The impact of education on the Ohrid Framework Agreement meant increased focus on priorities for financing higher education in a language spoken by at least 20% of the population.

The educational concept promotes inclusion as inherent and key element in preparation of all strategic documents.

The Roma population is the most marginalized in the education system in North Macedonia. The Ministry of Labor and Social Policy adopted the Strategy for the Roma of the Republic of Macedonia 2014-2020 together with the National Action Plan for Education 2016-2020 (Стратегија за Ромите на Република Македонија 2014-2020 Национален акционен план за образование 2016-2020). The strategic goal of this document is to improve the educational structure of the Roma community, especially among girls and Romani women.

In order to achieve this goal, several measures are envisaged: Scholarship for Roma secondary school students, Introduction of new forms of additional support for Roma secondary school students through mentoring and tutoring, Realization of activities for professional orientation of Roma high school students, Inclusion of Roma parents in parents' / school councils boards in secondary schools, Providing scholarships for Roma students, with the priority of students studying in faculties that produce teaching staff, and others.

Employment

Providing conditions for greater integration in the labor market of the long-term unemployed persons and different groups living in poverty and social exclusion as well as ensuring inclusive systems of social protection offering minimum assets for dissent life, but in the same time to debar demotivation of looking for job are the main challenges of the country when speaking of social inclusion in employment processes. The state was additionally challenged with the COVID-19 crisis which brought to significant increase of the number of unemployed people.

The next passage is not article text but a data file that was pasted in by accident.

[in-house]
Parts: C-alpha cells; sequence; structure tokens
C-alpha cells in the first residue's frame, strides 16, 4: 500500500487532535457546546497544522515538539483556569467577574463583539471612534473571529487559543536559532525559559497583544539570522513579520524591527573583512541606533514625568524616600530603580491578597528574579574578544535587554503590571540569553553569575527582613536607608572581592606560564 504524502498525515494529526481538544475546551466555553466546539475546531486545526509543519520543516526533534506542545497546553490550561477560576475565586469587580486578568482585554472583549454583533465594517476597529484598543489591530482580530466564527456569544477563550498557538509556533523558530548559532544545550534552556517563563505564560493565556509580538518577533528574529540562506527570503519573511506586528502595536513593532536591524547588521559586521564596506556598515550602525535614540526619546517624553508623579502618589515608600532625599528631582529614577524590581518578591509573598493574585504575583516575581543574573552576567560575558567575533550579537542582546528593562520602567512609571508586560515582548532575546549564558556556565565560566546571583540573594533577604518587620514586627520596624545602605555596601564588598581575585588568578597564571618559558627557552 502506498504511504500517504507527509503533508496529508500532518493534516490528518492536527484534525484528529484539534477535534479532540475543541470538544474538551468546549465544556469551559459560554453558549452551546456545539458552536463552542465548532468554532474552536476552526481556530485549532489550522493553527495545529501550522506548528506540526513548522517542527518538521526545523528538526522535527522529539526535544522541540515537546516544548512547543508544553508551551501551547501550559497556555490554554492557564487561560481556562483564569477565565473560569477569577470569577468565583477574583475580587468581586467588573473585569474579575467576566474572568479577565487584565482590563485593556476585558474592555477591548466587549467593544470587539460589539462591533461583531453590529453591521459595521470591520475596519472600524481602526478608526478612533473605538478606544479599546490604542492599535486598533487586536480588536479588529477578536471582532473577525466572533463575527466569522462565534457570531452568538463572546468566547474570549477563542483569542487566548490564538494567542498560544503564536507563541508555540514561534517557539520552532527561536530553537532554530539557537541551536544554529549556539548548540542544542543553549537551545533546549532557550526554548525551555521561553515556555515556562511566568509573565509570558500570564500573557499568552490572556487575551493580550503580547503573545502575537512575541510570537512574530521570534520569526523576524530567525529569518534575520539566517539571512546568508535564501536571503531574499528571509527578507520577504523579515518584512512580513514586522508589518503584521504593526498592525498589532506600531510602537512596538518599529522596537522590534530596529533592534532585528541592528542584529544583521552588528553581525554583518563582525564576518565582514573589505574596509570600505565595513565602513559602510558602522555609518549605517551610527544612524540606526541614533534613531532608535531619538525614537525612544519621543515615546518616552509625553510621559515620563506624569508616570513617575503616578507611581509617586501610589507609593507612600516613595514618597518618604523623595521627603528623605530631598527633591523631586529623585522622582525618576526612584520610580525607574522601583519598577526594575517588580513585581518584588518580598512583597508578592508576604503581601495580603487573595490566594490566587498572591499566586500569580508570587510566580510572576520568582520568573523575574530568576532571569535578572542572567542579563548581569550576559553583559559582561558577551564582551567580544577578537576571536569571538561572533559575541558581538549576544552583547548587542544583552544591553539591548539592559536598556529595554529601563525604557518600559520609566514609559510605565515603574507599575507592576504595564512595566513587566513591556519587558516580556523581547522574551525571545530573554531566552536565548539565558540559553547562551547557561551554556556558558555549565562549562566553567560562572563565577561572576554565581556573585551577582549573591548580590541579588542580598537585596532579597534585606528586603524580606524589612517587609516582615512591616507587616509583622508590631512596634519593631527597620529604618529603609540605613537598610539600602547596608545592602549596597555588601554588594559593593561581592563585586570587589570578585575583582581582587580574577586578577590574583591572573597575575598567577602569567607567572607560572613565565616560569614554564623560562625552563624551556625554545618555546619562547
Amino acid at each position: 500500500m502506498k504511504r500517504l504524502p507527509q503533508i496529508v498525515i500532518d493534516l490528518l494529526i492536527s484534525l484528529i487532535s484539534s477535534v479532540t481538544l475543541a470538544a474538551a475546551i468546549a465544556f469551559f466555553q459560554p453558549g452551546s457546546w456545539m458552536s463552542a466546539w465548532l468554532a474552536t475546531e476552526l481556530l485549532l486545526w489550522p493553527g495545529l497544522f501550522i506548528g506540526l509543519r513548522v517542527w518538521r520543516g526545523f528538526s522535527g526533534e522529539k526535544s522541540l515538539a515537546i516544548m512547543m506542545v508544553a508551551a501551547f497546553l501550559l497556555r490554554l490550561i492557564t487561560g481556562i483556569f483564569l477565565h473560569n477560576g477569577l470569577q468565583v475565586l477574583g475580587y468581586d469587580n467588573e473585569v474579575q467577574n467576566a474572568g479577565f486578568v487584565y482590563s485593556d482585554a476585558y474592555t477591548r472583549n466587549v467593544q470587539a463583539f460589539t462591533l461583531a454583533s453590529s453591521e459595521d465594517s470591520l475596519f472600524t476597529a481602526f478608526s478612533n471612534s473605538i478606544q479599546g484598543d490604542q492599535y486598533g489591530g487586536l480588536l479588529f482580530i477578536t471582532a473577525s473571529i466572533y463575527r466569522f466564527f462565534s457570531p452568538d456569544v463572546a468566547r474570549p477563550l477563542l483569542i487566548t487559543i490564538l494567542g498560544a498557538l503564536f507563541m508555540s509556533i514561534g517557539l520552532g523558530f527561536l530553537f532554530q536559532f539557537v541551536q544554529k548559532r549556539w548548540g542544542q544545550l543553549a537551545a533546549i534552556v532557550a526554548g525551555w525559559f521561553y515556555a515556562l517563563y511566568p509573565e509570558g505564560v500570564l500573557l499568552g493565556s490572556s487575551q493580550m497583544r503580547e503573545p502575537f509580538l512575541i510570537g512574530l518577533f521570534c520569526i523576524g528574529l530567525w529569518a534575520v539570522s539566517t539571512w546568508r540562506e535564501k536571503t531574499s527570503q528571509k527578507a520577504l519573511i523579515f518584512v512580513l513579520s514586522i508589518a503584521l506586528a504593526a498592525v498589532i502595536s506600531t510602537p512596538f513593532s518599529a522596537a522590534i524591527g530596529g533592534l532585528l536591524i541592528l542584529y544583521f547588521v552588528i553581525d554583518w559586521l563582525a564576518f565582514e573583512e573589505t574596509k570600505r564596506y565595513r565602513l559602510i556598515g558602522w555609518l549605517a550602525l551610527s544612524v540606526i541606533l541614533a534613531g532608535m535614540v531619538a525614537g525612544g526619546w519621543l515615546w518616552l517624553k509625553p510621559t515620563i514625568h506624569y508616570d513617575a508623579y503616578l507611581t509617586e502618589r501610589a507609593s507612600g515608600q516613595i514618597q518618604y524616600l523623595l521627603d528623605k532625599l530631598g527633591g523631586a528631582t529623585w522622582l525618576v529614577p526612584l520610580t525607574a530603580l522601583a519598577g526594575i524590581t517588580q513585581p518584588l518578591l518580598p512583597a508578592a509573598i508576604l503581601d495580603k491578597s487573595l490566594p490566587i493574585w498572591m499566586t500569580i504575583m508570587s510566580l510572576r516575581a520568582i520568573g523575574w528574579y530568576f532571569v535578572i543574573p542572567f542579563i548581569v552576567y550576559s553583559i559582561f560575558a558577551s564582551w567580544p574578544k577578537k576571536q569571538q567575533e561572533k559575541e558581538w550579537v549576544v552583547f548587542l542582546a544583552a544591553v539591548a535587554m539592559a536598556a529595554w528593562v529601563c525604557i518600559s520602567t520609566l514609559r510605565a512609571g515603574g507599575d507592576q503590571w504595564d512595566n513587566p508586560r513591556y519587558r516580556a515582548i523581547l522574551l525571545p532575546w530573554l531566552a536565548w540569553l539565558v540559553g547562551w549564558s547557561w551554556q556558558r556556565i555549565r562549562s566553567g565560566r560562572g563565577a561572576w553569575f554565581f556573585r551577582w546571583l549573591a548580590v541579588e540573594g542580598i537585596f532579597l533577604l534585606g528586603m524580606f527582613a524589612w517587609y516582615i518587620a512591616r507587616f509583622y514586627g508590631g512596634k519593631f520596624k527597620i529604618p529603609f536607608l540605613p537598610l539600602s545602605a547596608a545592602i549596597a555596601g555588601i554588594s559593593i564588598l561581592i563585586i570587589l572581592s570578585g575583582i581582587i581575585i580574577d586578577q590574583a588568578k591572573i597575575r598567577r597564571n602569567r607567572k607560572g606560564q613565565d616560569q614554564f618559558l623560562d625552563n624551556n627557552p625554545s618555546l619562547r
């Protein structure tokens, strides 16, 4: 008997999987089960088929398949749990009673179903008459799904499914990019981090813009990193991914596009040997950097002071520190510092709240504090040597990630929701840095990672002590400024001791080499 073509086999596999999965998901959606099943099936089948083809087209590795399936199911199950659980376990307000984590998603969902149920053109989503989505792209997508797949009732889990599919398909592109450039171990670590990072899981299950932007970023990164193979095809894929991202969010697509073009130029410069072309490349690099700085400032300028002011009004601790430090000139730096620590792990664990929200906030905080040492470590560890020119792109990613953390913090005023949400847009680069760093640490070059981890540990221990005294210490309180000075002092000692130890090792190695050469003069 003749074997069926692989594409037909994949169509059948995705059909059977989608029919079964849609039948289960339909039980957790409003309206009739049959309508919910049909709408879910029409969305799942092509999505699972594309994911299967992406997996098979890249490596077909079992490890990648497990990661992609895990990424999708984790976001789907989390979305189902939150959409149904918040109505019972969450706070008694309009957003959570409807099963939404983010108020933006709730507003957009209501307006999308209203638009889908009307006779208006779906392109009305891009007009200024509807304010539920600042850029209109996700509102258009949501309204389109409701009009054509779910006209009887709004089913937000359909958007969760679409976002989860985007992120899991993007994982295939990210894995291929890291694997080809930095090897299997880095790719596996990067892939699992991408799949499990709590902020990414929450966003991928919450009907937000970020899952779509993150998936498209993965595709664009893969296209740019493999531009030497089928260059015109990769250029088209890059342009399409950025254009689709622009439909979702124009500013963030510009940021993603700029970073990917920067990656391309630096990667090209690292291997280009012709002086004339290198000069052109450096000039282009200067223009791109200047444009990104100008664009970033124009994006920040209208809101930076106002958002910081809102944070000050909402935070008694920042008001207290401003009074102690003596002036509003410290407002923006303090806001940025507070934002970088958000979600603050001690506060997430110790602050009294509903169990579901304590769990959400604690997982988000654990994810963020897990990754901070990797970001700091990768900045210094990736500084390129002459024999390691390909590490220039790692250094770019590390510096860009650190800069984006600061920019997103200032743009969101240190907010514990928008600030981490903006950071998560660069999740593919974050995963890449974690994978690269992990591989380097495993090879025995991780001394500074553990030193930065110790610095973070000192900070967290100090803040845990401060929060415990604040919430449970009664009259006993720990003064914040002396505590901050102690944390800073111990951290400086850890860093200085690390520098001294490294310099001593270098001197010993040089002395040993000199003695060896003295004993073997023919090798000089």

Young people have low participation rates in the labor market. The low participation of youth is due to: i) shrinking employment opportunities and the difficulty associated with the transition from school to work, ii) the unwillingness of employers to bear the costs of on-the-job training for inexperienced youth as the pool of experienced jobseekers is high, and iii) the skills mismatch between employer’s needs and the skills produced by the education system. Lower rates of participation can also be explained by increasing enrolments in higher education, following a government policy of extending public education facilities and reducing the cost of higher education.